Great Proposals Are More Than Stories

A winning grant proposal combines different types of information, but the purpose of every word in the document is the same — to communicate with the funder in a clear and powerful way that will result in a grant award.

“To make their proposals stand out in the crowd, grantseekers are often advised to tell a good story and to produce a sparkling, riveting narrative,” said Barbara Floersch of The Grantsmanship Center in Los Angeles, Calif. “Beware. Don’t make the mistake of elevating form over substance.” At the end of the day, grant awards are investments in positive change. If you don’t make a logical and well-supported argument, you won’t win.

    Quality grant professionals are good communicators. “If you can put together a riveting story within the confines of character limits, page limits, and other constraints of the application guidelines, go for it,” said Floersch. “Just remember that the basics are non-negotiable. They come first.”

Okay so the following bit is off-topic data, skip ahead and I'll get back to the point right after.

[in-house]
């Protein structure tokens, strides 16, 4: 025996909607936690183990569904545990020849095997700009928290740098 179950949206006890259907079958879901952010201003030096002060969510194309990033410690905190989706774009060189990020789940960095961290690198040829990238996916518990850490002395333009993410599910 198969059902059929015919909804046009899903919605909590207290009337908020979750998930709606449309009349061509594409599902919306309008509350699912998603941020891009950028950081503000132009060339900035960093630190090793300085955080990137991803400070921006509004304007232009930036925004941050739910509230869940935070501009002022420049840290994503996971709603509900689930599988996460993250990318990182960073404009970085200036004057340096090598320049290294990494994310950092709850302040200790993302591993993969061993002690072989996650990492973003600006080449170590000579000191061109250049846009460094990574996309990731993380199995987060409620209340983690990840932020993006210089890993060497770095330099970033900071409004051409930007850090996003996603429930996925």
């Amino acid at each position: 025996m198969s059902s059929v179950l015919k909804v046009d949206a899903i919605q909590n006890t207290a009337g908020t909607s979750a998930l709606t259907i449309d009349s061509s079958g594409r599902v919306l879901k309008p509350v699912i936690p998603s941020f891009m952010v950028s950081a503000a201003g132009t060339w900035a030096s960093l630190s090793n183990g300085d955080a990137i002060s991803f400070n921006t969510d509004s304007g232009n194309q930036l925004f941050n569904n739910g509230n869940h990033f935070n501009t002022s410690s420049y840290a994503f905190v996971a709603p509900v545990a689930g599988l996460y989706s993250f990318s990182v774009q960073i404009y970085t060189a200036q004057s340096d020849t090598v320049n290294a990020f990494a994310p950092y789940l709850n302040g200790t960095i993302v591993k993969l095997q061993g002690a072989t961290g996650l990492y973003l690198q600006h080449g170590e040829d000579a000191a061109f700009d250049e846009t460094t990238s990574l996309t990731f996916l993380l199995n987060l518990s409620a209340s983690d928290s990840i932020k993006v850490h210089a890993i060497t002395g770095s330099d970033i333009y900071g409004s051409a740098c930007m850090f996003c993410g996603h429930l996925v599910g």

• Document the issue your organization is concerned about. Show what it looks like in your service area and explain its impact on the community. Use up-to-date facts and figures and reference recent reports. Quote those affected by the problem. Let their voices bring the situation to life.
  • Be clear about the positive change your organization intends to produce. Don’t speak vaguely about improved quality of life or improved health. Give your proposed outcomes deep consideration and then lay out specific, measurable changes you plan to track.
  • Provide a detailed description of your program approach. “The funder needs to see a roadmap of how your organization expects to get from point A to point B,” said Floersch. Provide documentation showing why the methods should work.

Good storytelling and sparkling narrative up your game, but to successfully engage funders as partners in change, you’ve got to have a solid case and a workable plan. “I’ve read thousands of proposals and can say with great confidence that a logical, well-documented, and clearly expressed argument is the best strategy for winning a grant,” said Floersch. © Copyright 2018 The Grantsmanship Center